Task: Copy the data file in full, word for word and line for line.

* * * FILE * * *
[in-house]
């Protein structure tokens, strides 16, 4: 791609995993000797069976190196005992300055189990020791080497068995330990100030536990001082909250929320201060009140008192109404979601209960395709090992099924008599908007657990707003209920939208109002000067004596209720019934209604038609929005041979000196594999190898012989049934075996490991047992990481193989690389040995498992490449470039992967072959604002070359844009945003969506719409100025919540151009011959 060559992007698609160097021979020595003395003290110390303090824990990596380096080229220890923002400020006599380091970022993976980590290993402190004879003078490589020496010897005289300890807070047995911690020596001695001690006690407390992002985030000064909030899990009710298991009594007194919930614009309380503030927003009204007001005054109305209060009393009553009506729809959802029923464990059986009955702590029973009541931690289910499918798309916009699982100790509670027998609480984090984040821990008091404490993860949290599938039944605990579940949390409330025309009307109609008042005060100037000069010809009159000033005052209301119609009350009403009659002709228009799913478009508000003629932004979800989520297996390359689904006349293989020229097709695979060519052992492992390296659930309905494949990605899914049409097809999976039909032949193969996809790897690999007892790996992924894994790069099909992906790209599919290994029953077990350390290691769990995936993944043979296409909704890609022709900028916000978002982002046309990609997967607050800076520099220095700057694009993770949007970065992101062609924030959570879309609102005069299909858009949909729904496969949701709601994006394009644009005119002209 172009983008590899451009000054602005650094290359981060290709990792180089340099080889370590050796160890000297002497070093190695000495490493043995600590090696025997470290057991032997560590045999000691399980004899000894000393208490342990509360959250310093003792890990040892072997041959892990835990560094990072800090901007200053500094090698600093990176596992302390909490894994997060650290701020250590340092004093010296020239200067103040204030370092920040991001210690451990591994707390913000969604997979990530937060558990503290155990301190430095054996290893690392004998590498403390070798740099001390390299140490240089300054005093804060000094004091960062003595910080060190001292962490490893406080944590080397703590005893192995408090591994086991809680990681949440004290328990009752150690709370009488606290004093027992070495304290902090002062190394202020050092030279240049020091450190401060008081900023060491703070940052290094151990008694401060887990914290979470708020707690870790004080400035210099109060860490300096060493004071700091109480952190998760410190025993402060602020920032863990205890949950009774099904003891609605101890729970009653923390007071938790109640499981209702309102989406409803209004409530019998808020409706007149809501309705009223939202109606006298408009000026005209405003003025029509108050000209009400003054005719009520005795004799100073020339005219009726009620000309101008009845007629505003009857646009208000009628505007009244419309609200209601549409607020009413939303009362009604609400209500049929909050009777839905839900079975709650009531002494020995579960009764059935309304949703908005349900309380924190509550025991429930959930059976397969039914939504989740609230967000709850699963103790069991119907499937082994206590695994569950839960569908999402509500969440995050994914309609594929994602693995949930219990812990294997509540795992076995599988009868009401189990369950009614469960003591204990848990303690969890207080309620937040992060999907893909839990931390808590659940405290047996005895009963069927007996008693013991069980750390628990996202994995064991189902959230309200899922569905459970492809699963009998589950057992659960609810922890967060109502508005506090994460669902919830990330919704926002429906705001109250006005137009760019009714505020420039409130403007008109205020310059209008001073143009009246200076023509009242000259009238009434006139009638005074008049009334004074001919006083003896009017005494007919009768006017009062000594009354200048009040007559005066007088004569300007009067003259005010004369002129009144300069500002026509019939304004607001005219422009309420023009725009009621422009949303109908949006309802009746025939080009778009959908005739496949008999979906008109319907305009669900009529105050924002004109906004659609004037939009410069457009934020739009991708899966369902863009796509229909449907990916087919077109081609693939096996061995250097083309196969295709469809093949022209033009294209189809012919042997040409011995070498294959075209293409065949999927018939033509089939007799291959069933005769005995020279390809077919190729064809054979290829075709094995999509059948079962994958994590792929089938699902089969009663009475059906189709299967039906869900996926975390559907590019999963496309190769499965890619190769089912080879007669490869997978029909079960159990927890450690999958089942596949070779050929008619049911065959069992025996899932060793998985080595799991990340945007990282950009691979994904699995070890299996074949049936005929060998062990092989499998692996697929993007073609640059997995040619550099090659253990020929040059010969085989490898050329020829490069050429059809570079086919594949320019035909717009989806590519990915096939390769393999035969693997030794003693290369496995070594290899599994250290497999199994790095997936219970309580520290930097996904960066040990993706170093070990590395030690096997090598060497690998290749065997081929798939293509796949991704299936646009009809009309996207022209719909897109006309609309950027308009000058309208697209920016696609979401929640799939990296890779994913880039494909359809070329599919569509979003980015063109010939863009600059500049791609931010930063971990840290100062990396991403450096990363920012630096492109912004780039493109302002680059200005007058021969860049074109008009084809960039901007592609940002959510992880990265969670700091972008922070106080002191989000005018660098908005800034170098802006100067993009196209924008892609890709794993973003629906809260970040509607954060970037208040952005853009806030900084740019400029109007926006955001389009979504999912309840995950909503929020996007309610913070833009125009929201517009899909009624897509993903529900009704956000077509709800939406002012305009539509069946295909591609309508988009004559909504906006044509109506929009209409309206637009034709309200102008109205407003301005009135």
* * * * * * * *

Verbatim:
[in-house]
């Protein structure tokens, strides 16, 4: 791609995993000797069976190196005992300055189990020791080497068995330990100030536990001082909250929320201060009140008192109404979601209960395709090992099924008599908007657990707003209920939208109002000067004596209720019934209604038609929005041979000196594999190898012989049934075996490991047992990481193989690389040995498992490449470039992967072959604002070359844009945003969506719409100025919540151009011959 060559992007698609160097021979020595003395003290110390303090824990990596380096080229220890923002400020006599380091970022993976980590290993402190004879003078490589020496010897005289300890807070047995911690020596001695001690006690407390992002985030000064909030899990009710298991009594007194919930614009309380503030927003009204007001005054109305209060009393009553009506729809959802029923464990059986009955702590029973009541931690289910499918798309916009699982100790509670027998609480984090984040821990008091404490993860949290599938039944605990579940949390409330025309009307109609008042005060100037000069010809009159000033005052209301119609009350009403009659002709228009799913478009508000003629932004979800989520297996390359689904006349293989020229097709695979060519052992492992390296659930309905494949990605899914049409097809999976039909032949193969996809790897690999007892790996992924894994790069099909992906790209599919290994029953077990350390290691769990995936993944043979296409909704890609022709900028916000978002982002046309990609997967607050800076520099220095700057694009993770949007970065992101062609924030959570879309609102005069299909858009949909729904496969949701709601994006394009644009005119002209 172009983008590899451009000054602005650094290359981060290709990792180089340099080889370590050796160890000297002497070093190695000495490493043995600590090696025997470290057991032997560590045999000691399980004899000894000393208490342990509360959250310093003792890990040892072997041959892990835990560094990072800090901007200053500094090698600093990176596992302390909490894994997060650290701020250590340092004093010296020239200067103040204030370092920040991001210690451990591994707390913000969604997979990530937060558990503290155990301190430095054996290893690392004998590498403390070798740099001390390299140490240089300054005093804060000094004091960062003595910080060190001292962490490893406080944590080397703590005893192995408090591994086991809680990681949440004290328990009752150690709370009488606290004093027992070495304290902090002062190394202020050092030279240049020091450190401060008081900023060491703070940052290094151990008694401060887990914290979470708020707690870790004080400035210099109060860490300096060493004071700091109480952190998760410190025993402060602020920032863990205890949950009774099904003891609605101890729970009653923390007071938790109640499981209702309102989406409803209004409530019998808020409706007149809501309705009223939202109606006298408009000026005209405003003025029509108050000209009400003054005719009520005795004799100073020339005219009726009620000309101008009845007629505003009857646009208000009628505007009244419309609200209601549409607020009413939303009362009604609400209500049929909050009777839905839900079975709650009531002494020995579960009764059935309304949703908005349900309380924190509550025991429930959930059976397969039914939504989740609230967000709850699963103790069991119907499937082994206590695994569950839960569908999402509500969440995050994914309609594929994602693995949930219990812990294997509540795992076995599988009868009401189990369950009614469960003591204990848990303690969890207080309620937040992060999907893909839990931390808590659940405290047996005895009963069927007996008693013991069980750390628990996202994995064991189902959230309200899922569905459970492809699963009998589950057992659960609810922890967060109502508005506090994460669902919830990330919704926002429906705001109250006005137009760019009714505020420039409130403007008109205020310059209008001073143009009246200076023509009242000259009238009434006139009638005074008049009334004074001919006083003896009017005494007919009768006017009062000594009354200048009040007559005066007088004569300007009067003259005010004369002129009144300069500002026509019939304004607001005219422009309420023009725009009621422009949303109908949006309802009746025939080009778009959908005739496949008999979906008109319907305009669900009529105050924002004109906004659609004037939009410069457009934020739009991708899966369902863009796509229909449907990916087919077109081609693939096996061995250097083309196969295709469809093949022209033009294209189809012919042997040409011995070498294959075209293409065949999927018939033509089939007799291959069933005769005995020279390809077919190729064809054979290829075709094995999509059948079962994958994590792929089938699902089969009663009475059906189709299967039906869900996926975390559907590019999963496309190769499965890619190769089912080879007669490869997978029909079960159990927890450690999958089942596949070779050929008619049911065959069992025996899932060793998985080595799991990340945007990282950009691979994904699995070890299996074949049936005929060998062990092989499998692996697929993007073609640059997995040619550099090659253990020929040059010969085989490898050329020829490069050429059809570079086919594949320019035909717009989806590519990915096939390769393999035969693997030794003693290369496995070594290899599994250290497999199994790095997936219970309580520290930097996904960066040990993706170093070990590395030690096997090598060497690998290749065997081929798939293509796949991704299936646009009809009309996207022209719909897109006309609309950027308009000058309208697209920016696609979401929640799939990296890779994913880039494909359809070329599919569509979003980015063109010939863009600059500049791609931010930063971990840290100062990396991403450096990363920012630096492109912004780039493109302002680059200005007058021969860049074109008009084809960039901007592609940002959510992880990265969670700091972008922070106080002191989000005018660098908005800034170098802006100067993009196209924008892609890709794993973003629906809260970040509607954060970037208040952005853009806030900084740019400029109007926006955001389009979504999912309840995950909503929020996007309610913070833009125009929201517009899909009624897509993903529900009704956000077509709800939406002012305009539509069946295909591609309508988009004559909504906006044509109506929009209409309206637009034709309200102008109205407003301005009135």